However, the Jewish Chronicle is standing by claims that Downing Street ordered a cover-up over Ms Patel’s meetings to avoid embarrassing the Foreign and Commonwealth Office (FCO).

    Mr Pollard said Ms Patel “had clearly messed up and had to go,” but the real story was about No 10.

    He added: “Far from being unaware, No 10 knew in full about her meeting with Mr Netanyahu, because Ms Patel had discussed it with the Prime Minister in September, prior to the UN general assembly.

    “I then discovered this morning that No 10 had been told by Ms Patel about her meeting with Israeli Foreign Office official Yuval Rotem in New York and had specifically asked her not to include it.

    “It is a truism that with most scandals the real fallout comes from the cover-up.”

    The newspaper claimed that while Ms Patel’s meeting with Mr Netanyahu had not been authorised in advance by the FCO, the government was made aware of it within hours.

    Mr Pollard suggested that the revelations raised serious question for the government and Prime Minister “over who knew what and when.”

    Ms Mordaunt, a naval reservist, had been tipped to replace Michael Fallon as defence secretary before the post went to then chief whip Gavin Williamson.

    Shadow international development secretary Kate Osamor welcomed Ms Mordaunt’s appointment.

    She added: “The new Secretary of State faces an immediate challenge of restoring integrity to British international development policy after the actions of Priti Patel.”

    “Unlike Priti Patel, who too often used the department to prop up her personal networks and leadership ambitions, Mordaunt must also quickly commit to the central cause of the department: to help the world’s poorest.”


  2. Friday 10th November 2017

    posted by Morning Star in Editorial

    APPOINTING Penny Mordaunt to replace Priti Patel as International Development Secretary shows that the Prime Minister’s overriding priority is to hold her Cabinet together.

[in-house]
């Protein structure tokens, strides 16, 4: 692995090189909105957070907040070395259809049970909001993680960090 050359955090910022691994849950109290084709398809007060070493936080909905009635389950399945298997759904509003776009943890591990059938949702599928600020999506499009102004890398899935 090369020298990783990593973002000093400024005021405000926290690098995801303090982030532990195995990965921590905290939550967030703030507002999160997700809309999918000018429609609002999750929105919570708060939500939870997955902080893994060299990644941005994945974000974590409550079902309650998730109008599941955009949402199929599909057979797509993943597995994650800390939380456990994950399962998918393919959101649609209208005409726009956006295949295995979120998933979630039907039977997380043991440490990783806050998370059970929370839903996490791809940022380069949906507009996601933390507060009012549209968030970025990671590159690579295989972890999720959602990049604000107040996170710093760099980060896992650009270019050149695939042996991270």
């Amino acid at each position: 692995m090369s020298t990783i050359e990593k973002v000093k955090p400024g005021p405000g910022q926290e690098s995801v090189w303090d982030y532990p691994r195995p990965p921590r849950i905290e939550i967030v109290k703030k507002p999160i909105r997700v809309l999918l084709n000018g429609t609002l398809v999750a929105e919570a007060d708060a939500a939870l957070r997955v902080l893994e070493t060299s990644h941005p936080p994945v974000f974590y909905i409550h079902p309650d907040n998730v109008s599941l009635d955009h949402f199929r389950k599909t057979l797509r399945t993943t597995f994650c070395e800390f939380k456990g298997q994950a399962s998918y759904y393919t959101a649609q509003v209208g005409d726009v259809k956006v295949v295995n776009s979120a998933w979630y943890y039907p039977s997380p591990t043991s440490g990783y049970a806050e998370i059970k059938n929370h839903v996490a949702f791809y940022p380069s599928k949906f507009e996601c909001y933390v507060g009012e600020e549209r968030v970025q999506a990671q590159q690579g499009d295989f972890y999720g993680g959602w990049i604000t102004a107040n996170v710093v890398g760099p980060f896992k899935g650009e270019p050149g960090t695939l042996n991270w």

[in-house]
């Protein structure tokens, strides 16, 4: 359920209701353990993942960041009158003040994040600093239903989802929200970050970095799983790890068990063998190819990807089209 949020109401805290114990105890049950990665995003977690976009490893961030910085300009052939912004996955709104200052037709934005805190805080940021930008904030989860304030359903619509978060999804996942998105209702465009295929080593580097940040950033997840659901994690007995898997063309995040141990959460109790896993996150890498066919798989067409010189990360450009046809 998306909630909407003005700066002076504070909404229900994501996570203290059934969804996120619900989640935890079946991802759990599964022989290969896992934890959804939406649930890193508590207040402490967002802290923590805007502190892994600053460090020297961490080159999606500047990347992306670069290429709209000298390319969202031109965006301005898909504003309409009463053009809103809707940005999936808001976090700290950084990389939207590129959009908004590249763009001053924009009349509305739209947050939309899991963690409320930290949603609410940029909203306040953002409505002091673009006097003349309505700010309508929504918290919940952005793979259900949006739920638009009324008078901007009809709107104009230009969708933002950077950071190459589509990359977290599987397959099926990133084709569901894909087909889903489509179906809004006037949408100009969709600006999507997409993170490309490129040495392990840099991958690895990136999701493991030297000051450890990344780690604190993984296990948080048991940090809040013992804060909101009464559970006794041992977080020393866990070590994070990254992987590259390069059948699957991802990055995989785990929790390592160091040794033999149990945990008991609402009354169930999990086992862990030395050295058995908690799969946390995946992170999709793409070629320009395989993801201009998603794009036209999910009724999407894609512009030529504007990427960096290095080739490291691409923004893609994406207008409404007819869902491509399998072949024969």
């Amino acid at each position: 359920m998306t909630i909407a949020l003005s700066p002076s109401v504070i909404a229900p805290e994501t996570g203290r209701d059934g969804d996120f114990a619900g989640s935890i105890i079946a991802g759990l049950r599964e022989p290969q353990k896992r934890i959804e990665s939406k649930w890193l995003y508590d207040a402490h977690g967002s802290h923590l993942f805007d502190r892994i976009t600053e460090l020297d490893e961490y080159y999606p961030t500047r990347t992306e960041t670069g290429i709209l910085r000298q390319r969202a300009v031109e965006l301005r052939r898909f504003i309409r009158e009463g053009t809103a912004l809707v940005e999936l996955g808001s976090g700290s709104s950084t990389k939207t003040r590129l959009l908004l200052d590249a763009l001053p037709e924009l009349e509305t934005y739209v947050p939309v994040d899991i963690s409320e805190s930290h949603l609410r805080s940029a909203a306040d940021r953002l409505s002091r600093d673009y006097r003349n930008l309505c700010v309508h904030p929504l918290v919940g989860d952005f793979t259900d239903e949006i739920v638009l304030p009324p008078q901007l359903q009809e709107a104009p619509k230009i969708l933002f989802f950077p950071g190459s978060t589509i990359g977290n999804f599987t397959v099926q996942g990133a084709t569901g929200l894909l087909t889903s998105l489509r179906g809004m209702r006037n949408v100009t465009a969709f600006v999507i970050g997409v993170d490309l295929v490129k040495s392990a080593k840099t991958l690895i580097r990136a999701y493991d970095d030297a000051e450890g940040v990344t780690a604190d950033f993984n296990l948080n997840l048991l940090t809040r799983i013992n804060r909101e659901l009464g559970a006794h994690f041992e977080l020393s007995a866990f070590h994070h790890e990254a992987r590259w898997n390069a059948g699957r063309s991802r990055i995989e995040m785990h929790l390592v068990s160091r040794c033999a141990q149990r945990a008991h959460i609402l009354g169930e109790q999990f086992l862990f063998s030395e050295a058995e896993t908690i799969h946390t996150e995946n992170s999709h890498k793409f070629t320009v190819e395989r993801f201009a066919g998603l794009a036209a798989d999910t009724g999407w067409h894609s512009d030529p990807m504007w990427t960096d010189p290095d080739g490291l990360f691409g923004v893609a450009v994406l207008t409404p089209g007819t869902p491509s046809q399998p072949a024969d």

While the Tories insist that Cabinet ministers, irrespective of how they voted in the referendum, are equally committed to respecting the electorate’s decision, this choice demonstrates the opposite.

    Mordaunt has been appointed because, like Patel, she supported the Leave side in the referendum and, also in common with her predecessor, is a woman and a member of Conservative Friends of Israel.

    She demonstrates no previous expertise in international development aid, having bounced around over a three-year period, prior to her latest appointment, between the Department for Communities and Local Government, the Ministry of Defence and the Department for Work and Pensions.

    This Royal Navy reservist’s most prominent leap fleetingly into public awareness hitherto saw her enter a debate on poultry welfare so she could utter the word “cock” as many times as she could.

    This rib-tickling intervention was, she said, set up as a dare or forfeit by naval reserve chums on some pretext or another.

    Voters will be overjoyed that Theresa May has appointed a Cabinet member with such a well-developed sense of fun who can be guaranteed to show her parliamentary duties the respect they merit.

    That charge could never be levelled against Foreign Secretary Boris Johnson, who continues to treat serious political responsibilities as a bit of a lark, acting the Old Etonian buffoon and failing to prepare properly.

    The Prime Minister condemned as “not an appropriate choice of words” Johnson’s oafish remarks last month, suggesting that the Libyan city of Sirte could become a new Dubai — “all they have to do is clear the dead bodies away.”

    The Foreign Secretary certainly has previous form in this area, having referred to the Queen being greeted in Commonwealth countries by “cheering crowds of flag-waving piccaninnies.”

    He suggested that then prime minister Tony Blair might be seduced by “foreign politeness” in the Democratic Republic of Congo when “tribal warriors” would “break out in watermelon smiles.”

    As with all such examples of Johnson’s ignorance, racism and lack of empathy, Tory leaders have tut-tutted before making excuses for him on the grounds that he’s supposedly a bit of a character to whom normal rules can’t be applied.

    That process continues, with colleagues still effectively condoning his abject performance at the Commons foreign affairs select committee last week when failure to prepare his brief led him to undermine the case of Nazanin Zaghari-Ratcliffe who languishes in an Iranian jail. His subsequent assertion that his comments to the committee “could have been clearer” is nonsense.

    They were as plain as a pikestaff. He misled the committee by saying that Zaghari-Ratcliffe had been training Iranian journalists despite her declaration to have been on a family holiday.

    Pressed by his shadow Emily Thornberry to apologise to the Zaghari-Ratcliffe family, he refused, accusing her of political point scoring.